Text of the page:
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by Dante Alighieri

Dew and Lethe's Water

Symbolism, Imagery, Allegory

In almost all contexts, water in Purgatory signifies purification. The one exception is the sea surrounding the island. If it were possible to be purified in that, who in his right mind would climb the mountain, right?

The idea of water as a cleansing agent is rather intuitive, especially given that Purgatory is a place for cleansing or purgation. In case you’re not convinced, let’s take a look at a specific instance. In Canto I, Virgil bathes Dante’s face with dew at Cato’s command before girding Dante with a new rush belt. The lines go:

When we had reached the point where dew contends
with the sun and, under sea winds in the shade,
wins out because it won’t evaporate,
my master gently placed both his hands –
outspread – upon the grass; therefore, aware
of what his gesture and intention were,
I reached and offered him my tear-stained cheeks;
and on my cheeks, he totally revealed
the color that Inferno had concealed.
(Purg. I, 121-129)

Virgil uses the dew from the grass to wipe away the tears from Dante’s cheeks and “reveal the color that Inferno had concealed.” In other words, he cleans all the dusty filth from Hell off Dante’s face to reveal his true complexion beneath. If on the purely physical level, the dew washes away dust and grime, we might also draw an inference that it’s washing away the emotional remnants of Hell as well —the fear and desperation of the damned.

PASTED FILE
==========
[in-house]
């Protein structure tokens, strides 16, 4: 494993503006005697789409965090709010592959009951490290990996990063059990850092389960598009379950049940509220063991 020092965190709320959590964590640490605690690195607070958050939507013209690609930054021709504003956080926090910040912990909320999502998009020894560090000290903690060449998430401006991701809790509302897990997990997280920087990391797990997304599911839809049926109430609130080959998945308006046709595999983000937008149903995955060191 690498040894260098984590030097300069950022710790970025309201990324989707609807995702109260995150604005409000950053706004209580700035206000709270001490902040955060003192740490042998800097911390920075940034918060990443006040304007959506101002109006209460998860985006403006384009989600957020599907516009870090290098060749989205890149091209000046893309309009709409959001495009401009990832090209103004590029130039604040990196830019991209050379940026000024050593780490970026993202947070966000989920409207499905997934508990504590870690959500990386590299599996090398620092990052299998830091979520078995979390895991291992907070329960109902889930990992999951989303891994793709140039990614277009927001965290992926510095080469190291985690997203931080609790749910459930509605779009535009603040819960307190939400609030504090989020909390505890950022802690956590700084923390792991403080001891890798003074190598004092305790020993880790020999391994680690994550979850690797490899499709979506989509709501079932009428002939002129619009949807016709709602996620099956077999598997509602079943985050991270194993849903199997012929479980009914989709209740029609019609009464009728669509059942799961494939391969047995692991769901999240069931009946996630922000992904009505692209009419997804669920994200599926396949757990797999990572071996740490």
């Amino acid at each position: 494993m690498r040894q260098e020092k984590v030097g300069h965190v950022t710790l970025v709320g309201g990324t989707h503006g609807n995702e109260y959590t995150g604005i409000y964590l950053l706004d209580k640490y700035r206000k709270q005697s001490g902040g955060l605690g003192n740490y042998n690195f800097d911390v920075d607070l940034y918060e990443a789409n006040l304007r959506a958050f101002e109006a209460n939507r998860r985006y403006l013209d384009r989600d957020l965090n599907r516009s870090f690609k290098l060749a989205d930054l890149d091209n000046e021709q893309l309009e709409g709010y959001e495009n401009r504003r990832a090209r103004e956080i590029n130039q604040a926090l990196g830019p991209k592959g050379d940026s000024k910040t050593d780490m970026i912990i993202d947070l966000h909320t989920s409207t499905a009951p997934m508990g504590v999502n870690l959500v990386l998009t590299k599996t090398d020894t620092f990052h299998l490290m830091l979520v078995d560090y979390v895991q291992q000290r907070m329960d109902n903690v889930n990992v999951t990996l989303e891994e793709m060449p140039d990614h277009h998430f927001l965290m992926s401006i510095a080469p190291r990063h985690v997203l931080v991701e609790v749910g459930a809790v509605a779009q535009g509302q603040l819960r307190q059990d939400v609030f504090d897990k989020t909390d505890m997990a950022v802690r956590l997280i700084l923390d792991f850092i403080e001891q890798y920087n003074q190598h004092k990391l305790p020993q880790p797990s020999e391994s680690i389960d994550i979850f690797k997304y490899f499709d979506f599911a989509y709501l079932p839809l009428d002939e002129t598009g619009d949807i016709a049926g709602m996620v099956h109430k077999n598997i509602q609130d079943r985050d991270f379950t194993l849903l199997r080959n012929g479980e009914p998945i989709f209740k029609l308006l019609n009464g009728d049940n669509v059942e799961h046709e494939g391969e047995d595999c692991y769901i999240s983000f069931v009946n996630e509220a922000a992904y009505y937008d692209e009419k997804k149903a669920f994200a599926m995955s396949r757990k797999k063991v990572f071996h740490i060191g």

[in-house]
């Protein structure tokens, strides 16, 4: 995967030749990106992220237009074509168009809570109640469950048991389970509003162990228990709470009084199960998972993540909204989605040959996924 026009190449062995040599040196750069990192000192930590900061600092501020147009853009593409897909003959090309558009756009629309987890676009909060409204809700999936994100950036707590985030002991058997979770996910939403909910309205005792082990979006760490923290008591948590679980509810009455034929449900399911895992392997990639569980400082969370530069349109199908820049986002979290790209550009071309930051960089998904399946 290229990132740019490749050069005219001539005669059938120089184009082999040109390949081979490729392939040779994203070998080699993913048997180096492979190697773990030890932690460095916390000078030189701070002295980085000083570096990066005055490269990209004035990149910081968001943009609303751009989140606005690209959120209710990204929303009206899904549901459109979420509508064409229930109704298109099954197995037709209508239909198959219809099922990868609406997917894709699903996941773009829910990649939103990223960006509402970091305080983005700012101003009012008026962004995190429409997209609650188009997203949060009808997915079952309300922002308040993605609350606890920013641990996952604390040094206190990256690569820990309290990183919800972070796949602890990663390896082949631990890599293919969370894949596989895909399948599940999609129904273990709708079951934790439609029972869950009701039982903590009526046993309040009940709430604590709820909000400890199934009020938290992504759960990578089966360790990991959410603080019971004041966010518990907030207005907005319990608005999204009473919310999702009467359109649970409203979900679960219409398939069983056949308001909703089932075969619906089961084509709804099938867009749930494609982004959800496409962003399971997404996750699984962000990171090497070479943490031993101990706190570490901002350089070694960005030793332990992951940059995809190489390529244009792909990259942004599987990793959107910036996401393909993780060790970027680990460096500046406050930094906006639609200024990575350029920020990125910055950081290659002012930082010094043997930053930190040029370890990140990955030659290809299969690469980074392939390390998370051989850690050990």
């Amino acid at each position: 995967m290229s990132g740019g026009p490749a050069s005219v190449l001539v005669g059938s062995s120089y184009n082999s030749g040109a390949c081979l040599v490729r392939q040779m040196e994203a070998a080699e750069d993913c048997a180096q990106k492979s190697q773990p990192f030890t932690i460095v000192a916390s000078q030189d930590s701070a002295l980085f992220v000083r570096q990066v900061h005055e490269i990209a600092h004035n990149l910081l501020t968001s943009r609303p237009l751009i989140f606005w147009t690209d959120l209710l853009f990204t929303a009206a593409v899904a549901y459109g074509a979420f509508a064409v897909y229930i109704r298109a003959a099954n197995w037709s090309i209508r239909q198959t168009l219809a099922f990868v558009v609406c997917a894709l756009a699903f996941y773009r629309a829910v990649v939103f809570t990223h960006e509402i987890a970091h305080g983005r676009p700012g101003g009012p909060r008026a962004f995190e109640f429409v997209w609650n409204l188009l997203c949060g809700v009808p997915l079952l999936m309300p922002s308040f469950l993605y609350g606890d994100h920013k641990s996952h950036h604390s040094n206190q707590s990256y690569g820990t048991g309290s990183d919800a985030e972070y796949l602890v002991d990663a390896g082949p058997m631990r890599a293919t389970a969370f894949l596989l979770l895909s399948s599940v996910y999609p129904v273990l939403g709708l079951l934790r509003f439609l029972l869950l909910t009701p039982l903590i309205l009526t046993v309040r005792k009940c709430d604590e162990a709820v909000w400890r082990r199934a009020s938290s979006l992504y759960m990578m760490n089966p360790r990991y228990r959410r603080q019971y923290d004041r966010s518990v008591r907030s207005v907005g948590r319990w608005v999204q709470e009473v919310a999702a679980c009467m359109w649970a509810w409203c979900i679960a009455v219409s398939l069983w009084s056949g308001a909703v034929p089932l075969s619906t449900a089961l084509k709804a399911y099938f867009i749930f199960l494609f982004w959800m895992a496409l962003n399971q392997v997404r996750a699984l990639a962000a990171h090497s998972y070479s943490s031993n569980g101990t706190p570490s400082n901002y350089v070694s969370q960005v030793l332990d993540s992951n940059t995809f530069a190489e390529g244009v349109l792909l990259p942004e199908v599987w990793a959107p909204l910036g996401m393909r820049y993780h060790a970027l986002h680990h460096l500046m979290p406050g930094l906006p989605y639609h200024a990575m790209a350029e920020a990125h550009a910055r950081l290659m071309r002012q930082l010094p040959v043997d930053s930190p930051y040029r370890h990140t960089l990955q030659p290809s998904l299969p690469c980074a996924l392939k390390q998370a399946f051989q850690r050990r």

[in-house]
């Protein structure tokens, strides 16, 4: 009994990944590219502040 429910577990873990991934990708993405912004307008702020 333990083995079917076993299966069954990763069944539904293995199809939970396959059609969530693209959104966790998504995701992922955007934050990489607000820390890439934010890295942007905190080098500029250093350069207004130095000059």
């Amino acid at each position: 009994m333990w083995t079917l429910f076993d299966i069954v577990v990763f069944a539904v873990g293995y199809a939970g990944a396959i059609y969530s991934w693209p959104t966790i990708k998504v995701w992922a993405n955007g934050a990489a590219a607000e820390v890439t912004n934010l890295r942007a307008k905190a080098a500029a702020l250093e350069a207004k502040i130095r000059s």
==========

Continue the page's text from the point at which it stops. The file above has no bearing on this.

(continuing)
Now for the rivers: Lethe is the Classical river of forgetfulness. That’s right folks, Dante didn’t invent it, the ancient Greeks did. But Dante has a way of giving all things Classical a Christian spin. When all the vices have been purged from a soul by the rigors of Mount Purgatory, the soul undergoes the last round of purgation by being immersed in the river Lethe, where even the memories of sin are washed away. Talk about the ultimate purgation.

Once a person has gone through the Lethe, he can’t even remember his sins on earth. It seems as though Heaven doesn’t want even the slightest thought of evil in its celestial realm, so the Lethe takes care of that. Once that’s done, the soul is immersed one last time in the river Eunoe, which restores the individual’s good, virtuous memories.

Interestingly, there is one more blatant symbol of purgation, which has nothing to do with water. Actually, it’s the exact opposite—fire. Remember that on the seventh and last terrace, Dante has to walk through a wall of fire to purge himself of the final sin of lust? Instead of soaping up and gently rinsing away, lust must be burnt clean off.

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